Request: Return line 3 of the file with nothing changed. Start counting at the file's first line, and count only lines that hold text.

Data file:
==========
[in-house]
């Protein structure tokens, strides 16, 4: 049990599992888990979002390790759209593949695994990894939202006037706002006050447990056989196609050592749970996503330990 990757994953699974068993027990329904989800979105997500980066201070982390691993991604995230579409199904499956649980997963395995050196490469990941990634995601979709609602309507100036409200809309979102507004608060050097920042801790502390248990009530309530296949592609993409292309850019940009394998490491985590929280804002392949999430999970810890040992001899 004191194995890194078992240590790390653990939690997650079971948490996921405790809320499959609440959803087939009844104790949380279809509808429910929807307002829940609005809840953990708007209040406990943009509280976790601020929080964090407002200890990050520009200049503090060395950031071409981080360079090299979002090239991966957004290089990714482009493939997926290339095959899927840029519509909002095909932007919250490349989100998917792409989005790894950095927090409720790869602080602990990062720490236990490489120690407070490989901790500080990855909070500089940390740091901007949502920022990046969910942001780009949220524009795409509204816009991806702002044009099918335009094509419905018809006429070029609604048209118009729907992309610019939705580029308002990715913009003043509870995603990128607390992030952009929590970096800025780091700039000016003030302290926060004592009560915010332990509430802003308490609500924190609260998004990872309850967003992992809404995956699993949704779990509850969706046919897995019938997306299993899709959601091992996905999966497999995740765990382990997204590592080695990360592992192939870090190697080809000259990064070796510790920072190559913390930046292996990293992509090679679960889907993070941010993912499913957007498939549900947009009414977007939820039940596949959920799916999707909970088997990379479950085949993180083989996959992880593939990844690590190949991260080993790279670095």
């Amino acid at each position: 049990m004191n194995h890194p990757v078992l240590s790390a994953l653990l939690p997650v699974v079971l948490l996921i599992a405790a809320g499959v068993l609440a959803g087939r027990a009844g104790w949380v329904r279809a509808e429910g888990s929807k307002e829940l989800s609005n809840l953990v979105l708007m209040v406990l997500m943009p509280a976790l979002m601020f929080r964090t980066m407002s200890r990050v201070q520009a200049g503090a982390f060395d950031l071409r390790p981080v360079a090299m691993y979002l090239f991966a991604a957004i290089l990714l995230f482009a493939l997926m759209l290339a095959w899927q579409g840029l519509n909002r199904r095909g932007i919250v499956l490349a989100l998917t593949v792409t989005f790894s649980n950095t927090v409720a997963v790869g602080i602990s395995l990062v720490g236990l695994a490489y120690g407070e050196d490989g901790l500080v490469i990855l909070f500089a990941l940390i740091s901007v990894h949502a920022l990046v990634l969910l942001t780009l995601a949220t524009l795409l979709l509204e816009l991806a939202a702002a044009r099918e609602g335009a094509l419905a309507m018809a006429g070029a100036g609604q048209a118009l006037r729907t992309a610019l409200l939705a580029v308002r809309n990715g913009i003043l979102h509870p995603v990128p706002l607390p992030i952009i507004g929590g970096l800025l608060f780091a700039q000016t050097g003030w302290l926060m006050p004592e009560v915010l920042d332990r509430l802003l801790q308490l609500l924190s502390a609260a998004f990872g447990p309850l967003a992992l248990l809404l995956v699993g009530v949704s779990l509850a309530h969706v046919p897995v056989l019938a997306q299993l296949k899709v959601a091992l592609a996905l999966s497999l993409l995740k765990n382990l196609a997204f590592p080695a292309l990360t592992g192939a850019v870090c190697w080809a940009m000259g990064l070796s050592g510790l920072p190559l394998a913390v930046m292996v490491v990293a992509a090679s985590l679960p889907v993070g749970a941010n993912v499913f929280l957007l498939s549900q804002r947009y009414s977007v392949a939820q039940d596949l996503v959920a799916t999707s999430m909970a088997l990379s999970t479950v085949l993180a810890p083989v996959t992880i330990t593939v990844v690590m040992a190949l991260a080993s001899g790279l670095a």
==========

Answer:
């Amino acid at each position: 049990m004191n194995h890194p990757v078992l240590s790390a994953l653990l939690p997650v699974v079971l948490l996921i599992a405790a809320g499959v068993l609440a959803g087939r027990a009844g104790w949380v329904r279809a509808e429910g888990s929807k307002e829940l989800s609005n809840l953990v979105l708007m209040v406990l997500m943009p509280a976790l979002m601020f929080r964090t980066m407002s200890r990050v201070q520009a200049g503090a982390f060395d950031l071409r390790p981080v360079a090299m691993y979002l090239f991966a991604a957004i290089l990714l995230f482009a493939l997926m759209l290339a095959w899927q579409g840029l519509n909002r199904r095909g932007i919250v499956l490349a989100l998917t593949v792409t989005f790894s649980n950095t927090v409720a997963v790869g602080i602990s395995l990062v720490g236990l695994a490489y120690g407070e050196d490989g901790l500080v490469i990855l909070f500089a990941l940390i740091s901007v990894h949502a920022l990046v990634l969910l942001t780009l995601a949220t524009l795409l979709l509204e816009l991806a939202a702002a044009r099918e609602g335009a094509l419905a309507m018809a006429g070029a100036g609604q048209a118009l006037r729907t992309a610019l409200l939705a580029v308002r809309n990715g913009i003043l979102h509870p995603v990128p706002l607390p992030i952009i507004g929590g970096l800025l608060f780091a700039q000016t050097g003030w302290l926060m006050p004592e009560v915010l920042d332990r509430l802003l801790q308490l609500l924190s502390a609260a998004f990872g447990p309850l967003a992992l248990l809404l995956v699993g009530v949704s779990l509850a309530h969706v046919p897995v056989l019938a997306q299993l296949k899709v959601a091992l592609a996905l999966s497999l993409l995740k765990n382990l196609a997204f590592p080695a292309l990360t592992g192939a850019v870090c190697w080809a940009m000259g990064l070796s050592g510790l920072p190559l394998a913390v930046m292996v490491v990293a992509a090679s985590l679960p889907v993070g749970a941010n993912v499913f929280l957007l498939s549900q804002r947009y009414s977007v392949a939820q039940d596949l996503v959920a799916t999707s999430m909970a088997l990379s999970t479950v085949l993180a810890p083989v996959t992880i330990t593939v990844v690590m040992a190949l991260a080993s001899g790279l670095a």